On this day in history, a British ocean liner was torpedoed and sunk by a German U-boat, resulting in the deaths of 1,198 passengers, including 128 Americans. World War I was raging in Europe, but America had not yet joined the war.
Three months previously, Germany had declared the seas around the United Kingdom to be a war-zone, and said that beginning on February 18, 1915, allied ships in the area would be sunk without warning, although efforts would be taken to avoid sinking neutral ships. The German embassy in America had even placed a newspaper advertisement warning people not to sail on Lusitania. When the Lusitania was sunk, it was inside the declared “zone of war.”
Ordinarily, non-military ships would still have gotten a warning first, but the British had been taking advantage of the “Cruiser Rules” to get arms sent to them surreptitiously from America. These rules, part of various international agreements among European states, provided that passenger ships may not be sunk; crews of merchant ships must be placed in safety before their ships may be sunk (life boats are not considered a place of safety unless close to land); and only warships and merchant ships that are a threat to the attacker may be sunk without warning.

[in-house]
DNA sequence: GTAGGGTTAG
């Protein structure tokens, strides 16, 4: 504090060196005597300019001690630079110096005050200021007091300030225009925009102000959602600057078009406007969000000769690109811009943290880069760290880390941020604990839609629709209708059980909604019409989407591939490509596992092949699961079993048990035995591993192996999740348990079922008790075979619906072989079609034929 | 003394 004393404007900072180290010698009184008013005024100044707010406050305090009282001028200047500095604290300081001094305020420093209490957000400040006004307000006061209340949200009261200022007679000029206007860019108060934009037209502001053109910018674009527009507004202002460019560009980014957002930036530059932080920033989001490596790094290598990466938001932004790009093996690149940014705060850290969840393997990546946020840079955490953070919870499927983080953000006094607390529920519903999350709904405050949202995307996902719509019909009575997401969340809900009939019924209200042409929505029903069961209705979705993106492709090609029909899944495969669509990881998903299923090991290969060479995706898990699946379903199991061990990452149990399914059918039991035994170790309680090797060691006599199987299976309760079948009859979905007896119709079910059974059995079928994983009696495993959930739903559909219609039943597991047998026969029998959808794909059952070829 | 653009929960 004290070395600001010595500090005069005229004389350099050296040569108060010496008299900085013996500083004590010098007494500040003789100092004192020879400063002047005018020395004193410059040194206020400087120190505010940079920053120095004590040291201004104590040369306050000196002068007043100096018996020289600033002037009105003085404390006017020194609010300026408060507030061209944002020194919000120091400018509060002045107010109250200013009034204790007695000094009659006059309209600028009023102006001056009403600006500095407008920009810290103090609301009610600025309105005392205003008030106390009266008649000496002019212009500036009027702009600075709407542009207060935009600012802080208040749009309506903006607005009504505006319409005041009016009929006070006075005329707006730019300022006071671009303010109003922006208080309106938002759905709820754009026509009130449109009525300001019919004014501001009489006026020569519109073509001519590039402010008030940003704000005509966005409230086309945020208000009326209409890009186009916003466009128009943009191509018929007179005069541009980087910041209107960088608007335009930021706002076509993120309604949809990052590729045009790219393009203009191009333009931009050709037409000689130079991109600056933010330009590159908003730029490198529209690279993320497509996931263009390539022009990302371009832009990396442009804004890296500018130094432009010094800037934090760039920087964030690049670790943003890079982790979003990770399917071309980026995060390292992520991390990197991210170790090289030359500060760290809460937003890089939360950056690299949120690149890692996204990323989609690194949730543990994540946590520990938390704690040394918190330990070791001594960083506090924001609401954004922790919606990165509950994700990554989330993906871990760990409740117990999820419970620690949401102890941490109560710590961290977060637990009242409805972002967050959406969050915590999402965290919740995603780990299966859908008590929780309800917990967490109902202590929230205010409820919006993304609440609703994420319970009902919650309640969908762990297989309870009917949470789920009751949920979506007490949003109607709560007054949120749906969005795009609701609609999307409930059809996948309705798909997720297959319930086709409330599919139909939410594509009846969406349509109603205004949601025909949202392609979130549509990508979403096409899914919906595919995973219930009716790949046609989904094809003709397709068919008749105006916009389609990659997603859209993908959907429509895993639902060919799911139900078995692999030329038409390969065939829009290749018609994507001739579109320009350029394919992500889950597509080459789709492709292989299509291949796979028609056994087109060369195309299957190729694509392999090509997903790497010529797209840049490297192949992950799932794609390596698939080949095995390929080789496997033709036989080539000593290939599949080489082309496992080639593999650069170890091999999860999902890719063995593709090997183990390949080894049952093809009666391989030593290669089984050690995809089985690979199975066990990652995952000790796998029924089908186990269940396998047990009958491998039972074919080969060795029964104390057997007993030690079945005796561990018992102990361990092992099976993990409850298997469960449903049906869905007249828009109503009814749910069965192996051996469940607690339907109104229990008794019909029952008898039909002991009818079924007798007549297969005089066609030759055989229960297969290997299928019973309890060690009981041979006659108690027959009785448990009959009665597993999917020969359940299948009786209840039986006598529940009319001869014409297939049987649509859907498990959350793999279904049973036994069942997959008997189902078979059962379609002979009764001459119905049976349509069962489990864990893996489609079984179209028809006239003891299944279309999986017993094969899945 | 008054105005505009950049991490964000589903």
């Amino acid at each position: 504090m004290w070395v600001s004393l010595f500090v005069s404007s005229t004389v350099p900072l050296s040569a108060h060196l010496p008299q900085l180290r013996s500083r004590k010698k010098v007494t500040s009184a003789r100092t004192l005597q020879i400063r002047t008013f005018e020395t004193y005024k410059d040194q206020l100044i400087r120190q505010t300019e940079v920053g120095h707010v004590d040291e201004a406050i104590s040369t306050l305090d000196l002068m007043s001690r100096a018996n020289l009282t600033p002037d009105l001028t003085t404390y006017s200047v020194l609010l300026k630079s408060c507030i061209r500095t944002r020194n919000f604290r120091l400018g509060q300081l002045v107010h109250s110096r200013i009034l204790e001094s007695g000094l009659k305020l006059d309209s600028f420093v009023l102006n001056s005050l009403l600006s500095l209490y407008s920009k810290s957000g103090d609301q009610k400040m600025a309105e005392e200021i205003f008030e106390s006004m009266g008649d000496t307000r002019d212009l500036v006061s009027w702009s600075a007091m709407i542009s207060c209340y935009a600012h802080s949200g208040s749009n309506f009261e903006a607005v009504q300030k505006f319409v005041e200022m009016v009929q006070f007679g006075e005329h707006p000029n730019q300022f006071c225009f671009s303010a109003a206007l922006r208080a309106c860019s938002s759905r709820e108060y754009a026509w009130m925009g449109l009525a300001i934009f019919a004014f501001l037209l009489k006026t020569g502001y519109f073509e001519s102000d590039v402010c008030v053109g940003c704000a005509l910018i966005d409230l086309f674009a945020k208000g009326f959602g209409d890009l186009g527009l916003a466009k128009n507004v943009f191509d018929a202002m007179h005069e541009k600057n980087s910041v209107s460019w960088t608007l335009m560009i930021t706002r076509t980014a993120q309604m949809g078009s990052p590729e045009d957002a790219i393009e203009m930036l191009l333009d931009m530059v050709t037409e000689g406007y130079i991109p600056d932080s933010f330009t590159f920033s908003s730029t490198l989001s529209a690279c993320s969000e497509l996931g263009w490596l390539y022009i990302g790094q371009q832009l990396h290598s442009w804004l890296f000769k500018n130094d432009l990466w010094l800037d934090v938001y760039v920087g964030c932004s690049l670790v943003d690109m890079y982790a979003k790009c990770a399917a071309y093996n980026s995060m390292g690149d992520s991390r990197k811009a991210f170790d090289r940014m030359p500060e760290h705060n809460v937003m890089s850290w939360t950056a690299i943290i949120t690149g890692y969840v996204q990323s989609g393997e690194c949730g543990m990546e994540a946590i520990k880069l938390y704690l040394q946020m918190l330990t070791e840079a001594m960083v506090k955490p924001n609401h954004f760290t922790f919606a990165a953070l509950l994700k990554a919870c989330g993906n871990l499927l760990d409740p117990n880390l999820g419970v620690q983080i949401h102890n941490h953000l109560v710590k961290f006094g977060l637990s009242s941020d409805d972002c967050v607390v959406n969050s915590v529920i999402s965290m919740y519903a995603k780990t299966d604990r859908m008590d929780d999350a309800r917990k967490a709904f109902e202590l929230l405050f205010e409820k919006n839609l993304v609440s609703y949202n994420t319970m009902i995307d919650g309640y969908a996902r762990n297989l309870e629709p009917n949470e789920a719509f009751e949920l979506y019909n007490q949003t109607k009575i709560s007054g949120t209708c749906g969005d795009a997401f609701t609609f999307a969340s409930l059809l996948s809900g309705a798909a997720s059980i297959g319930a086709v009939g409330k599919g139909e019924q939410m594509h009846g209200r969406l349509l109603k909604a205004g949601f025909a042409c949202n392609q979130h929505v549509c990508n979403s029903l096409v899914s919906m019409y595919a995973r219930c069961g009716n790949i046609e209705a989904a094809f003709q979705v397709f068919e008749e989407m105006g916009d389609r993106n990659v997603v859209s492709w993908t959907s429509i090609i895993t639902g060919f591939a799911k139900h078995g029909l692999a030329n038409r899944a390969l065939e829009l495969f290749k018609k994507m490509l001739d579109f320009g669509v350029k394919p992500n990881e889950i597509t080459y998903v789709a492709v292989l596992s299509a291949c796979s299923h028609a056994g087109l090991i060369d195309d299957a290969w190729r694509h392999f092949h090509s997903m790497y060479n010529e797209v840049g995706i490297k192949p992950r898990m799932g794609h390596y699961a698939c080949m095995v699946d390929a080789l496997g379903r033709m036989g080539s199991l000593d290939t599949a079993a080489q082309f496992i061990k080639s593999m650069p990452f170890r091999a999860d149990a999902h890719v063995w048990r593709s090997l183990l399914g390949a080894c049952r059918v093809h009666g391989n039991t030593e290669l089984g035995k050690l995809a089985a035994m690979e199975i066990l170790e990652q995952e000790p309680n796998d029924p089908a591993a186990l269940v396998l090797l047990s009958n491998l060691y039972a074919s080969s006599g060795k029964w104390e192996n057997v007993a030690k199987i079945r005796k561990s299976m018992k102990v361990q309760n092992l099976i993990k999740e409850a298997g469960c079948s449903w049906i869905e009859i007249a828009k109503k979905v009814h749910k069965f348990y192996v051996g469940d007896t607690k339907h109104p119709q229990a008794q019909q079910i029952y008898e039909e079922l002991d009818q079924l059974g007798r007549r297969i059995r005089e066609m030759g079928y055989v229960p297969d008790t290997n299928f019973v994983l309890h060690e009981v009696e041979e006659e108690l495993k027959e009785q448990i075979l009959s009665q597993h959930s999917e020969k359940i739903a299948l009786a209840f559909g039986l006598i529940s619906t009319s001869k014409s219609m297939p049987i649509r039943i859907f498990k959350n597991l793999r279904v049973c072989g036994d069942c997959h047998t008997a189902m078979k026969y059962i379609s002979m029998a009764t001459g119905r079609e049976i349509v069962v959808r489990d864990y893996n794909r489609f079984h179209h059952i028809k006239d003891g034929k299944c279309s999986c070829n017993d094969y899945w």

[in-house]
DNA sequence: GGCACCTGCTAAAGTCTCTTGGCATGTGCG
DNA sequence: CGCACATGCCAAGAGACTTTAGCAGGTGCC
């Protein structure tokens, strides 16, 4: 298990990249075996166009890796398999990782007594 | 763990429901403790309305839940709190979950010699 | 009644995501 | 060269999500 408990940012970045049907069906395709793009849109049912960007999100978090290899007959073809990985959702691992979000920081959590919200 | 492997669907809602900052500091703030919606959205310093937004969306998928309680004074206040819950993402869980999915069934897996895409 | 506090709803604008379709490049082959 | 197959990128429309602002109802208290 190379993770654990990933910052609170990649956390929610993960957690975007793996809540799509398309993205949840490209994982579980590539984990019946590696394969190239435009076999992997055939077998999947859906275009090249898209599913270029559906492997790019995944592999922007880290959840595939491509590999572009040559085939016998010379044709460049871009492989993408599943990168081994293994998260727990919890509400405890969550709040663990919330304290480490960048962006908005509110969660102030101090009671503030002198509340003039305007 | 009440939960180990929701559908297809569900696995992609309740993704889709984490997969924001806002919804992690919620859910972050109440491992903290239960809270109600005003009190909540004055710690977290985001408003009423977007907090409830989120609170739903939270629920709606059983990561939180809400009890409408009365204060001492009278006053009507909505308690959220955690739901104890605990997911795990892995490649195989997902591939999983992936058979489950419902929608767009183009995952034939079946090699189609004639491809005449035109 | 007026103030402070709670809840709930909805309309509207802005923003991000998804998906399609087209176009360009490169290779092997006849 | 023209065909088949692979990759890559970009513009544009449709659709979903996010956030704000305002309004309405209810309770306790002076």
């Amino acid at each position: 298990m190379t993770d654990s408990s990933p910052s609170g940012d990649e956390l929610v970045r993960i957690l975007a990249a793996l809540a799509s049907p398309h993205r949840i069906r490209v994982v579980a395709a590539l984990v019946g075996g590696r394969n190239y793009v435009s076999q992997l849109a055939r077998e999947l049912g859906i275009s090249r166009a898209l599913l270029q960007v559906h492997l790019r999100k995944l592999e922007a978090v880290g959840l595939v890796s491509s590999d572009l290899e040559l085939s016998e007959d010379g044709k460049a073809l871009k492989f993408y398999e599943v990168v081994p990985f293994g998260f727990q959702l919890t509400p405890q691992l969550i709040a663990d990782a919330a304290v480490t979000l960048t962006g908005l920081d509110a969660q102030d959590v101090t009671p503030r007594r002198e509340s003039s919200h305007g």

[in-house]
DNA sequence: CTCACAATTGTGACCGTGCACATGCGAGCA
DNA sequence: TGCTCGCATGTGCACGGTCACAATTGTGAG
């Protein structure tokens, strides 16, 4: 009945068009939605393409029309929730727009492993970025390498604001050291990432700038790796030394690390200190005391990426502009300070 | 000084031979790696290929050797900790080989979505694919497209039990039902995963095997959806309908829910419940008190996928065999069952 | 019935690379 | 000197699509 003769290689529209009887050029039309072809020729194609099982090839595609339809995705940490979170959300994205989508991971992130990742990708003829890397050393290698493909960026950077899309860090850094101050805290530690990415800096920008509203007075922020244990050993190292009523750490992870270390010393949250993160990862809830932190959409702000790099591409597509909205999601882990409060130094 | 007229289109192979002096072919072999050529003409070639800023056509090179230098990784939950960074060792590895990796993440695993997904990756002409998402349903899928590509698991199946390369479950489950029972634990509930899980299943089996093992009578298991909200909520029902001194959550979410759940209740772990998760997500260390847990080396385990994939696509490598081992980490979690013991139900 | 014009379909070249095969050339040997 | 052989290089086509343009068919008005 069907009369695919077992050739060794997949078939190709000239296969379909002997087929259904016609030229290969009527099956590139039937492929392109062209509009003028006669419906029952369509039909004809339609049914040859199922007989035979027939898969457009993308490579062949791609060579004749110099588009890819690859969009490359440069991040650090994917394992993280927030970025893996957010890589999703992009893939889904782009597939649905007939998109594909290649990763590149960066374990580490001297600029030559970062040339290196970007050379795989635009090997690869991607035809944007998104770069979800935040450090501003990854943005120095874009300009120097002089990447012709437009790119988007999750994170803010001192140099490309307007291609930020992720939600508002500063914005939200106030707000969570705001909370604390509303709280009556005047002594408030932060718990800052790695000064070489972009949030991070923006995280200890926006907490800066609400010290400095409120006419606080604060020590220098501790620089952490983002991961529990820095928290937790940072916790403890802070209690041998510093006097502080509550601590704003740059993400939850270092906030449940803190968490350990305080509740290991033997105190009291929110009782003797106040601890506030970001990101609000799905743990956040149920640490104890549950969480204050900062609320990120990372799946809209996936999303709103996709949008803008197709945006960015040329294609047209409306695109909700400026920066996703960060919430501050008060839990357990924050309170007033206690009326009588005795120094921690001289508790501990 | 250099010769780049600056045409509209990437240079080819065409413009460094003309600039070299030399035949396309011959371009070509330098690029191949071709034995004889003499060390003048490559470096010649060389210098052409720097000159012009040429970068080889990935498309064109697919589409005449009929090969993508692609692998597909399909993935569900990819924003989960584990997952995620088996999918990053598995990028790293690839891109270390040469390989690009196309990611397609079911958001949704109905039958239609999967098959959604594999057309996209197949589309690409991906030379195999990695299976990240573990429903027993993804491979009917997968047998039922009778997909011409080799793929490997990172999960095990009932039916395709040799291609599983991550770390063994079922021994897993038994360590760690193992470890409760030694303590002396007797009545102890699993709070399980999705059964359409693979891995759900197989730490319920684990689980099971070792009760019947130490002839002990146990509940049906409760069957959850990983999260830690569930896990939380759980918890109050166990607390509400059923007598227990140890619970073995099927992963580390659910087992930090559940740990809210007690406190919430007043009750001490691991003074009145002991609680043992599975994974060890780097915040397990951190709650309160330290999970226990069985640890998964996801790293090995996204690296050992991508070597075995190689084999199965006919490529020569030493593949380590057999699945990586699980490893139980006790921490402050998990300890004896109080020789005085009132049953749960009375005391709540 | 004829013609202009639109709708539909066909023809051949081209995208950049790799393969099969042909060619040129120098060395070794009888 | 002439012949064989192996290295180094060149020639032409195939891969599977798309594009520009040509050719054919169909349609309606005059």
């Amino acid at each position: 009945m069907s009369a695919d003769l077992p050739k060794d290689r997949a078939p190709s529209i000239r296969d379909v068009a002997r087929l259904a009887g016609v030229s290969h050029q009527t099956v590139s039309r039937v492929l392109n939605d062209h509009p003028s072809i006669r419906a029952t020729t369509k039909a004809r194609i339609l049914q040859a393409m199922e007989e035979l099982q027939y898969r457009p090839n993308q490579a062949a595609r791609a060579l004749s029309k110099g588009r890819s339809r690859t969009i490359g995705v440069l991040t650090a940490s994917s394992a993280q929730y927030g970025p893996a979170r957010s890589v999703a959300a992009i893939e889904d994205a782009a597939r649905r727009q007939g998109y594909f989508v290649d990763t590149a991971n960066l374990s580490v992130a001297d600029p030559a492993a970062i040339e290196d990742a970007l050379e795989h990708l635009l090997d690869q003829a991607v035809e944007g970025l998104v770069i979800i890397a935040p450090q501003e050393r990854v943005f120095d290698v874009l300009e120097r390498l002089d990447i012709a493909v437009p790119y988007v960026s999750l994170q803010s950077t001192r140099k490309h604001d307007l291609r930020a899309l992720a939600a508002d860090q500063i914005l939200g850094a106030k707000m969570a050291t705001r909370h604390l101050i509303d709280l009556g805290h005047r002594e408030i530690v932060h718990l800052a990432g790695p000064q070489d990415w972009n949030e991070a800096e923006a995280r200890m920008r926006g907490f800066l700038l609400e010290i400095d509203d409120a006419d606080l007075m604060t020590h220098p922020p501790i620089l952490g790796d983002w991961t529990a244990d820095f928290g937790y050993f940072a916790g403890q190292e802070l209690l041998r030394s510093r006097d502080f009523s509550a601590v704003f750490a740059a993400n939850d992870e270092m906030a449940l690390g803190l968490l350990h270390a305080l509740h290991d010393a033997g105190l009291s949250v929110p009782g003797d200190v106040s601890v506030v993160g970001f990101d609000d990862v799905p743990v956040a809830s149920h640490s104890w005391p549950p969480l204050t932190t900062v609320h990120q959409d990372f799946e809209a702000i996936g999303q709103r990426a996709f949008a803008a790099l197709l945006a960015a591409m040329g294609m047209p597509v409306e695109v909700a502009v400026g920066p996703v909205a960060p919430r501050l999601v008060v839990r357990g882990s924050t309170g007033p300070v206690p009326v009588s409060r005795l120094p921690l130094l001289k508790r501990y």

While the Lusitania had been carrying passengers, she was also carrying a great deal of war munitions, and was even officially listed as an auxiliary war ship. Nevertheless, afterward British and American officials denied the ship was carrying weapons. In 2008, however, a diving team confirmed that around four million rounds of U.S.-manufactured Remington .303 bullets lay in the Lusitania’s hold at a depth of 300ft. As writer Hampton Sides, who witnessed the discovery, stated:
‘They are bullets that were expressly manufactured to kill Germans in World War I – bullets that British officials in Whitehall, and American officials in Washington, have long denied were aboard the Lusitania.'”
In addition, significant amounts of high explosives were in the holds, including shells, powder, and gun cotton. These presumably accounted for the huge second explosion survivors reported and may help explain why the 787ft Lusitania sank within 18 minutes of a single German torpedo slamming into its hull.
The American public was outraged by the incident, and pro-war, anti-German sentiment roiled the country. Another important side-effect was that, because so many of the major breweries in the U.S. had German company names, the temperance movement was given a major boost.